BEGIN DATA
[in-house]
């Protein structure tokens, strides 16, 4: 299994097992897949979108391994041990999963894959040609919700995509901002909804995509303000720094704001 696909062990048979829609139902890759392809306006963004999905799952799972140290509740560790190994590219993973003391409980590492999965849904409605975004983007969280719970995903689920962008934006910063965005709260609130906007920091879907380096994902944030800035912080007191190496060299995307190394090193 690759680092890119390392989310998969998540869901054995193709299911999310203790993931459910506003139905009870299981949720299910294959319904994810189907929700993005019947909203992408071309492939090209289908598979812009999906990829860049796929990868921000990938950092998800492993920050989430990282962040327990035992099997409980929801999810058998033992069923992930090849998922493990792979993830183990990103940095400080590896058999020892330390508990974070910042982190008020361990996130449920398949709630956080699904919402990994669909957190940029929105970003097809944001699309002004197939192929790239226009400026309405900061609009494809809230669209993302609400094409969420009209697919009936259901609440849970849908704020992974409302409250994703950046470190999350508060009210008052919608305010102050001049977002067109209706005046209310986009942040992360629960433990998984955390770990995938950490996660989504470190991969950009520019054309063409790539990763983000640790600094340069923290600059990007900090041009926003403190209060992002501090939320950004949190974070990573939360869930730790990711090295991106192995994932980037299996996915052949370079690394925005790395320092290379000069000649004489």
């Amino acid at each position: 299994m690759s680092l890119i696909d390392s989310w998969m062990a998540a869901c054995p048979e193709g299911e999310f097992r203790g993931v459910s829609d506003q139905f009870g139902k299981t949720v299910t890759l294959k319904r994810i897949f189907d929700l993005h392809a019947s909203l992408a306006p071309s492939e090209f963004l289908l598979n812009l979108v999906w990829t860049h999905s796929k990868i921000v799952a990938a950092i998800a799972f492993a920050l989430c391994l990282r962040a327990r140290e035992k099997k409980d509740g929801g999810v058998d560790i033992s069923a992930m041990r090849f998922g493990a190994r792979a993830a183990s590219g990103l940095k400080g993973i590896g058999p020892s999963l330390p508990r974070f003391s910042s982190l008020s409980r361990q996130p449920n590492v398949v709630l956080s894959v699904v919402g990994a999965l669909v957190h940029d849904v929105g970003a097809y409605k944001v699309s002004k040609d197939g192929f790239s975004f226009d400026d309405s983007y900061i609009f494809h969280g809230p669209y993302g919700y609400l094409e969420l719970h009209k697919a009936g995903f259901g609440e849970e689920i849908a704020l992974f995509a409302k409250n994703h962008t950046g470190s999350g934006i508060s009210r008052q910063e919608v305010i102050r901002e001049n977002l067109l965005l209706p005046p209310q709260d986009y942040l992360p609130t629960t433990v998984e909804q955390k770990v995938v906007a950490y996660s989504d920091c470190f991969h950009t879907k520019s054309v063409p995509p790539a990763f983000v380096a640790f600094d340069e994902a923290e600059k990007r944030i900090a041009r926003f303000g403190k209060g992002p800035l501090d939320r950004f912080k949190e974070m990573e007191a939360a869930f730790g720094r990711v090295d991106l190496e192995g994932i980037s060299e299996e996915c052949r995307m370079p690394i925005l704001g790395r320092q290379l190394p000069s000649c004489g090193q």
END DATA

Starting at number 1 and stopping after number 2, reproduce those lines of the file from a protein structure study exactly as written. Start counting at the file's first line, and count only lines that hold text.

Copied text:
[in-house]
């Protein structure tokens, strides 16, 4: 299994097992897949979108391994041990999963894959040609919700995509901002909804995509303000720094704001 696909062990048979829609139902890759392809306006963004999905799952799972140290509740560790190994590219993973003391409980590492999965849904409605975004983007969280719970995903689920962008934006910063965005709260609130906007920091879907380096994902944030800035912080007191190496060299995307190394090193 690759680092890119390392989310998969998540869901054995193709299911999310203790993931459910506003139905009870299981949720299910294959319904994810189907929700993005019947909203992408071309492939090209289908598979812009999906990829860049796929990868921000990938950092998800492993920050989430990282962040327990035992099997409980929801999810058998033992069923992930090849998922493990792979993830183990990103940095400080590896058999020892330390508990974070910042982190008020361990996130449920398949709630956080699904919402990994669909957190940029929105970003097809944001699309002004197939192929790239226009400026309405900061609009494809809230669209993302609400094409969420009209697919009936259901609440849970849908704020992974409302409250994703950046470190999350508060009210008052919608305010102050001049977002067109209706005046209310986009942040992360629960433990998984955390770990995938950490996660989504470190991969950009520019054309063409790539990763983000640790600094340069923290600059990007900090041009926003403190209060992002501090939320950004949190974070990573939360869930730790990711090295991106192995994932980037299996996915052949370079690394925005790395320092290379000069000649004489």